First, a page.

Tuesday, May 29, 2007

Nicholas R. Walsh dies 'from wounds suffered while conducting combat operations'

Before Nick Walsh re-enlisted in the Marines for a second tour of duty, he married a Millstadt resident in a ceremony at Morgan Street Brewery on Laclede's Landing.

Julie (Kilgore) Walsh is a 1997 graduate of Belleville West High School. Her husband spent part of his childhood in Idaho and graduated from a high school in Fort Collins, Colo., before ending up in the Metro East area with Julie, said Ken Nettleton, her uncle.

The couple had met in North Carolina and lived in Belleville, Swansea and Millstadt from 2002 until their wedding in April 2004. Shortly after the ceremony, they moved to Camp Pendleton, Calif. That's where Julie lives with the couple's sons, 4-year-old Triston and baby Tanner, and where she was when she learned that her husband had been killed serving his country.

Marine Sgt. Nick Walsh, 26, was killed Saturday in combat in the Anbar province in Iraq, according to the Department of Defense. He had been assigned to the 1st Marine Division's 1st Reconnaissance Battalion based out of Camp Pendleton.

Nick Walsh had served four years in the Marines before moving to St. Clair County with his wife, Nettleton said. He attended Southwestern Illinois College, Nettleton said. But he missed the Marines, so he re-enlisted three years ago.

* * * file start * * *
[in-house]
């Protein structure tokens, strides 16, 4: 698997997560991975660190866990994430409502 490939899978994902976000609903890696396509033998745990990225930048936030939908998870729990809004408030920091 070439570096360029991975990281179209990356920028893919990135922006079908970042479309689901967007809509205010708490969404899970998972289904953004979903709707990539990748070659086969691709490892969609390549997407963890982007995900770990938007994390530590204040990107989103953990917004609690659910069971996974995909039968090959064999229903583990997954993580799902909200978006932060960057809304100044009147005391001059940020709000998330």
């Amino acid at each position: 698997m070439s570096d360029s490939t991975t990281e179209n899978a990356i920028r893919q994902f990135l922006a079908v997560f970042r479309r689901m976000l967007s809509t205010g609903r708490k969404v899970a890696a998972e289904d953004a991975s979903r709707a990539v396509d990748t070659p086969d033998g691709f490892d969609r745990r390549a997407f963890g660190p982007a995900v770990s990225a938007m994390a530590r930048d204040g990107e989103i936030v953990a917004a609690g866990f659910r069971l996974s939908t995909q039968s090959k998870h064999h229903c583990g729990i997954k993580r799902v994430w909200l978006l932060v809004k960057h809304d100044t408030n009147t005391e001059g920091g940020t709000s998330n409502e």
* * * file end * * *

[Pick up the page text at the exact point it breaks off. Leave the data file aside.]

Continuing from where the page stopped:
"He liked the discipline and the code, and the camaraderie," said Nettleton, of Swansea.

Nettleton wasn't sure of the details of Walsh's first tour of duty in Iraq, but he knew Walsh left about two months ago for his second tour. His death came in what the Associated Press said has been third-deadliest month for American forces in Iraq since the war began four years ago. As of late Tuesday, there were at least 113 U.S. deaths in Iraq so far in May, the news service said.

Nettleton said a funeral Mass is planned for Saturday in Fort Collins.

Nick Walsh never told his family what he did in Iraq, but they knew he worked on reconnaissance missions, Nettleton said.

"We had no idea where he was," Nettleton said.

He also said that Nick Walsh was proud to be a Marine and felt strongly about what he was doing.

"It was something he believed in," Nettleton said. "It was something that he thought had a purpose."

From the Post-Dispatch